Like people, some dogs are naturally more talkative than others, and certain breeds tend to be more vocal. Huskies and Samoyeds are famously chatty, while the Basenji dog will rarely utter a bark. Most dogs use a range of sounds to communicate with each other. 

  • Barking: Generally, dogs bark among themselves to express emotion, such as excitement or fear. Barking can also be situational, like an alert system used to express danger. When interpreting your dog’s bark, it’s best to frame it in the context of body language, pitch and intensity, and tail position to get a better sense of your dog’s emotions.  
  • Growling: This sound is instinctively understood by humans and dogs alike as a warning that can escalate to an act of aggression, motivated by anger, fear, panic or possessiveness. It sends a clear message to other dogs, typically paired with clear-cut defensive body language. On the flip side, playful growling is also common among dogs — think of games of tug of war and wrestling among puppies and the showboating growling that accompanies it. Play growling tends to come in short, slow pulses. The sound, context and body language should give you and other dogs a clear idea of which kind of growl it is!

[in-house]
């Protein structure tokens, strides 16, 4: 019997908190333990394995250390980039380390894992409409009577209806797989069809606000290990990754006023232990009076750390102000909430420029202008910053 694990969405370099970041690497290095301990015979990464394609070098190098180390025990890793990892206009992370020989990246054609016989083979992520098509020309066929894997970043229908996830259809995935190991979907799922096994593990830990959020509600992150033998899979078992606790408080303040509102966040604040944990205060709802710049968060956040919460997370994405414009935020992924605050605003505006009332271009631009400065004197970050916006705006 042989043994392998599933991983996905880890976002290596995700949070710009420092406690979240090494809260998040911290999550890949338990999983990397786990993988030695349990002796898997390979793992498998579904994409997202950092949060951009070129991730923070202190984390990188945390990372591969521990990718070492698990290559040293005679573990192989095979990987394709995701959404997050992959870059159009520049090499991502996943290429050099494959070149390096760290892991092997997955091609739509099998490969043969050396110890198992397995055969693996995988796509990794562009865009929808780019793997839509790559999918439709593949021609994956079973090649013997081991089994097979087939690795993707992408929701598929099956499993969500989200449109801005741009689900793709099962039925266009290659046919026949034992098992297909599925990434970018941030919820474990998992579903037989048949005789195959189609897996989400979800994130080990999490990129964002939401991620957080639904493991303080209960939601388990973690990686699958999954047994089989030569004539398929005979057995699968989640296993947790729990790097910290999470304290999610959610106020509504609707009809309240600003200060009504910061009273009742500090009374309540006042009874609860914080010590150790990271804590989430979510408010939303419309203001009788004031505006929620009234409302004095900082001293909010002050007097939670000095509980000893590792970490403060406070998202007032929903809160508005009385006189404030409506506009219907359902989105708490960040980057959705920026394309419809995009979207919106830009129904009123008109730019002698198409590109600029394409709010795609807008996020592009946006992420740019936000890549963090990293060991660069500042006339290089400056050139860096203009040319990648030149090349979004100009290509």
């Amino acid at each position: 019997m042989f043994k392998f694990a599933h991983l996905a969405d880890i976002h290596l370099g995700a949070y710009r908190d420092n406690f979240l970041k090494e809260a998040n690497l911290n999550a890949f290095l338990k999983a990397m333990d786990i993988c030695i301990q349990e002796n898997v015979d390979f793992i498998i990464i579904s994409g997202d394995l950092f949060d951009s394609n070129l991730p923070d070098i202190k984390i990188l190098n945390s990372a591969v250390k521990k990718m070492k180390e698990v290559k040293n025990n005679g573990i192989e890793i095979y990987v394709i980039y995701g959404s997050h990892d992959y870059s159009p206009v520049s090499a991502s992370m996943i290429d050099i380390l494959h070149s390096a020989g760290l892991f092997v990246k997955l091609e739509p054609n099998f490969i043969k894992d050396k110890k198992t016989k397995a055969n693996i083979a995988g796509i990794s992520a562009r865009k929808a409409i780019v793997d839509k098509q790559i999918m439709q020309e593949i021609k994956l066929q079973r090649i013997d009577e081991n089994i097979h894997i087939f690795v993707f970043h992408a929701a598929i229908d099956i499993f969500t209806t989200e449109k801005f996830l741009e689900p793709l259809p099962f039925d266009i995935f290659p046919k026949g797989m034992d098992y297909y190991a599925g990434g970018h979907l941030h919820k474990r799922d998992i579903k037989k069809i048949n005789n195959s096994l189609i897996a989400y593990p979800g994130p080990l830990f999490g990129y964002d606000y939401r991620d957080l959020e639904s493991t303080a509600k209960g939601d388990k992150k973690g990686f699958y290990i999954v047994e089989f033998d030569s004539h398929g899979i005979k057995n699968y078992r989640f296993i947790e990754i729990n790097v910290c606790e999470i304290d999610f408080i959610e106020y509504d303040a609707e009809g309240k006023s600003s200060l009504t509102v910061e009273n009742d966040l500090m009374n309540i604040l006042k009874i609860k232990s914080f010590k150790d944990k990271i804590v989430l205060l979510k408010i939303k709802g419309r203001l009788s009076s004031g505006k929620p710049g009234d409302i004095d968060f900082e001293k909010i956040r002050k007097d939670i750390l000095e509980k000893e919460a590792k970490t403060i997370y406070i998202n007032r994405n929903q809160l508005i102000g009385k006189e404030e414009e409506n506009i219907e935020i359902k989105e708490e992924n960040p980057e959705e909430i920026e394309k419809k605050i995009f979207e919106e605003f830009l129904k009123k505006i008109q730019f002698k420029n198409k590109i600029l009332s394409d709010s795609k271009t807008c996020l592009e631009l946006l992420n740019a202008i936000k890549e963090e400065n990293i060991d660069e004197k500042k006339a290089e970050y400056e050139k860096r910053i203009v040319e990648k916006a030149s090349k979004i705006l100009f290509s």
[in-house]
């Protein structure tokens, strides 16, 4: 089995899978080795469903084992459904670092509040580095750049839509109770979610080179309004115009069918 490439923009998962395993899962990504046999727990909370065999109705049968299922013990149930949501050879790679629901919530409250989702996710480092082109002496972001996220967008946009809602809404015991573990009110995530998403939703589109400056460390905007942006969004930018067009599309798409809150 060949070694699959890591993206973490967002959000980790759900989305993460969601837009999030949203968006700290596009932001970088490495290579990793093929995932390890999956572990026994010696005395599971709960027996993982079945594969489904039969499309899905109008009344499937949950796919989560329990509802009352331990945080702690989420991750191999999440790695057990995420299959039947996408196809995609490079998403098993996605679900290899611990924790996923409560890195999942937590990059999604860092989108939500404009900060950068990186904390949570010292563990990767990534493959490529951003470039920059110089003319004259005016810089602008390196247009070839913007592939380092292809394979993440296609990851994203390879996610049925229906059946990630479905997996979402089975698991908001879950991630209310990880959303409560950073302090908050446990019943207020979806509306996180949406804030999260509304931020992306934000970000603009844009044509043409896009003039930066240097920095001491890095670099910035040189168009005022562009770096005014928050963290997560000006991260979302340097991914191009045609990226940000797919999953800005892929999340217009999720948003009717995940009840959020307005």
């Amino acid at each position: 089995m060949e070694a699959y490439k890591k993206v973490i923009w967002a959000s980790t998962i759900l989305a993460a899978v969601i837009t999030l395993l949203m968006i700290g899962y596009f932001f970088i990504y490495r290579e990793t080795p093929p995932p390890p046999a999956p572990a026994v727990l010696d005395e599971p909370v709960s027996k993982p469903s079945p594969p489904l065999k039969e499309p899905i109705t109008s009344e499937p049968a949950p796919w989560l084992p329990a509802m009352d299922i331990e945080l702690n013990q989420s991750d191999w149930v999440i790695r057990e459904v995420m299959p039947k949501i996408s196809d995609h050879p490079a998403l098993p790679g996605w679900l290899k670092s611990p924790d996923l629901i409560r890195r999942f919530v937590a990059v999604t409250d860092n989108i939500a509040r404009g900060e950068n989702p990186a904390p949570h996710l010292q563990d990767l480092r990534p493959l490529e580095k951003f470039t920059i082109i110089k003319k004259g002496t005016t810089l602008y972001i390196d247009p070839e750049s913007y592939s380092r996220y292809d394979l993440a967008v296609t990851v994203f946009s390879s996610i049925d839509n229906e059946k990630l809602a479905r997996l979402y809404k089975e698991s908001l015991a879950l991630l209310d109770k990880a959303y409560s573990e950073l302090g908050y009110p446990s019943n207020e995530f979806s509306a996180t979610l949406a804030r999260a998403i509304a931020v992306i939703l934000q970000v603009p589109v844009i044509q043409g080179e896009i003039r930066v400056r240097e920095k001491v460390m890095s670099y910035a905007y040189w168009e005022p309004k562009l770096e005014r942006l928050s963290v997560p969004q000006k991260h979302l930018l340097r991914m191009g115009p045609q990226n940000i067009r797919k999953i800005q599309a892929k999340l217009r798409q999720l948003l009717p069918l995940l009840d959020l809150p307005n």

• Whining: Puppies learn to use whining as a communication tool to get the attention of their mother and/or caretaker when they have an unmet need, such as hunger, thirst or comfort. Whining can also indicate emotional distress. In this form, whining can sound like crying, such as a dog suffering from separation anxiety or physical pain.